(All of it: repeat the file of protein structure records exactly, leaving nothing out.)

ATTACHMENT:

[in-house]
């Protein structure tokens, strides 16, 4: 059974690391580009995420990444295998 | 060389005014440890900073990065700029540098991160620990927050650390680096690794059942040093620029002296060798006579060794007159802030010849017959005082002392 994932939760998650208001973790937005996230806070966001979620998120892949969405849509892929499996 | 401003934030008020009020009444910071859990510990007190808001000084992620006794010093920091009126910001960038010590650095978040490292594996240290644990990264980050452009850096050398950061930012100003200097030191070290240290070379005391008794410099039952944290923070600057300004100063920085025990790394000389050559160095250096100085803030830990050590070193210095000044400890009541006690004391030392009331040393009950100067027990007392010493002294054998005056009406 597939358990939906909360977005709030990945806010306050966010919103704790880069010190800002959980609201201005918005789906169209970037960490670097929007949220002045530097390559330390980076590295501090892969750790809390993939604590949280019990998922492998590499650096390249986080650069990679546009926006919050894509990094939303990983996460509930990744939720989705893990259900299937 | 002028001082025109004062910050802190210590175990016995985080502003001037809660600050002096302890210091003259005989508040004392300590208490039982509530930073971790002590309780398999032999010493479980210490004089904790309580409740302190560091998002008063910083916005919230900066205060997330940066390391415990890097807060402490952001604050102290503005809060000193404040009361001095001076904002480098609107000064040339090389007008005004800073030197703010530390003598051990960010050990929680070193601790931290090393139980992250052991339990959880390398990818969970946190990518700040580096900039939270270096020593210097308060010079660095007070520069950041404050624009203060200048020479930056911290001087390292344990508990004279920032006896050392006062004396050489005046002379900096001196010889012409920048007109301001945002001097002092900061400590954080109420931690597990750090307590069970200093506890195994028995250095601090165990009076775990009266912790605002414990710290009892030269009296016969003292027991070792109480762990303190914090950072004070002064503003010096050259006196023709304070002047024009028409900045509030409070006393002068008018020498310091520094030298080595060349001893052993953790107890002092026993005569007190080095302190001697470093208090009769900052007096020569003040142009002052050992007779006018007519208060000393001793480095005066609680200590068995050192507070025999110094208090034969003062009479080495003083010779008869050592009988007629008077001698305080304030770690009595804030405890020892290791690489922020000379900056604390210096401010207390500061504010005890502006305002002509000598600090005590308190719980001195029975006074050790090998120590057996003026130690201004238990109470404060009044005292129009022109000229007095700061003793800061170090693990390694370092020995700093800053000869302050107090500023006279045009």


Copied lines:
[in-house]
């Protein structure tokens, strides 16, 4: 059974690391580009995420990444295998 | 060389005014440890900073990065700029540098991160620990927050650390680096690794059942040093620029002296060798006579060794007159802030010849017959005082002392 994932939760998650208001973790937005996230806070966001979620998120892949969405849509892929499996 | 401003934030008020009020009444910071859990510990007190808001000084992620006794010093920091009126910001960038010590650095978040490292594996240290644990990264980050452009850096050398950061930012100003200097030191070290240290070379005391008794410099039952944290923070600057300004100063920085025990790394000389050559160095250096100085803030830990050590070193210095000044400890009541006690004391030392009331040393009950100067027990007392010493002294054998005056009406 597939358990939906909360977005709030990945806010306050966010919103704790880069010190800002959980609201201005918005789906169209970037960490670097929007949220002045530097390559330390980076590295501090892969750790809390993939604590949280019990998922492998590499650096390249986080650069990679546009926006919050894509990094939303990983996460509930990744939720989705893990259900299937 | 002028001082025109004062910050802190210590175990016995985080502003001037809660600050002096302890210091003259005989508040004392300590208490039982509530930073971790002590309780398999032999010493479980210490004089904790309580409740302190560091998002008063910083916005919230900066205060997330940066390391415990890097807060402490952001604050102290503005809060000193404040009361001095001076904002480098609107000064040339090389007008005004800073030197703010530390003598051990960010050990929680070193601790931290090393139980992250052991339990959880390398990818969970946190990518700040580096900039939270270096020593210097308060010079660095007070520069950041404050624009203060200048020479930056911290001087390292344990508990004279920032006896050392006062004396050489005046002379900096001196010889012409920048007109301001945002001097002092900061400590954080109420931690597990750090307590069970200093506890195994028995250095601090165990009076775990009266912790605002414990710290009892030269009296016969003292027991070792109480762990303190914090950072004070002064503003010096050259006196023709304070002047024009028409900045509030409070006393002068008018020498310091520094030298080595060349001893052993953790107890002092026993005569007190080095302190001697470093208090009769900052007096020569003040142009002052050992007779006018007519208060000393001793480095005066609680200590068995050192507070025999110094208090034969003062009479080495003083010779008869050592009988007629008077001698305080304030770690009595804030405890020892290791690489922020000379900056604390210096401010207390500061504010005890502006305002002509000598600090005590308190719980001195029975006074050790090998120590057996003026130690201004238990109470404060009044005292129009022109000229007095700061003793800061170090693990390694370092020995700093800053000869302050107090500023006279045009």